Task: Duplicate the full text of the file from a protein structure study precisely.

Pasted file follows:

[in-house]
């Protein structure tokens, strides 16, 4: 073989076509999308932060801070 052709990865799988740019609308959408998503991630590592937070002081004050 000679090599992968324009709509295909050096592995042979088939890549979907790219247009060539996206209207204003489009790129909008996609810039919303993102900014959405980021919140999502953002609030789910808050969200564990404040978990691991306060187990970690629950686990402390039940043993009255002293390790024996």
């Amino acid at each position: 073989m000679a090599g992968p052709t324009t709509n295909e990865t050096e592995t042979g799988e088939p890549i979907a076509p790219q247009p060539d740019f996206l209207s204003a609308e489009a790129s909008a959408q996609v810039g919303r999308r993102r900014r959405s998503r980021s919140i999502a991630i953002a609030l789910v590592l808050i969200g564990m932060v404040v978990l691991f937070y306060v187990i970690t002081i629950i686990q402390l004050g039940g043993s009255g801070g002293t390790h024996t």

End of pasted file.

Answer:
[in-house]
């Protein structure tokens, strides 16, 4: 073989076509999308932060801070 052709990865799988740019609308959408998503991630590592937070002081004050 000679090599992968324009709509295909050096592995042979088939890549979907790219247009060539996206209207204003489009790129909008996609810039919303993102900014959405980021919140999502953002609030789910808050969200564990404040978990691991306060187990970690629950686990402390039940043993009255002293390790024996």
């Amino acid at each position: 073989m000679a090599g992968p052709t324009t709509n295909e990865t050096e592995t042979g799988e088939p890549i979907a076509p790219q247009p060539d740019f996206l209207s204003a609308e489009a790129s909008a959408q996609v810039g919303r999308r993102r900014r959405s998503r980021s919140i999502a991630i953002a609030l789910v590592l808050i969200g564990m932060v404040v978990l691991f937070y306060v187990i970690t002081i629950i686990q402390l004050g039940g043993s009255g801070g002293t390790h024996t």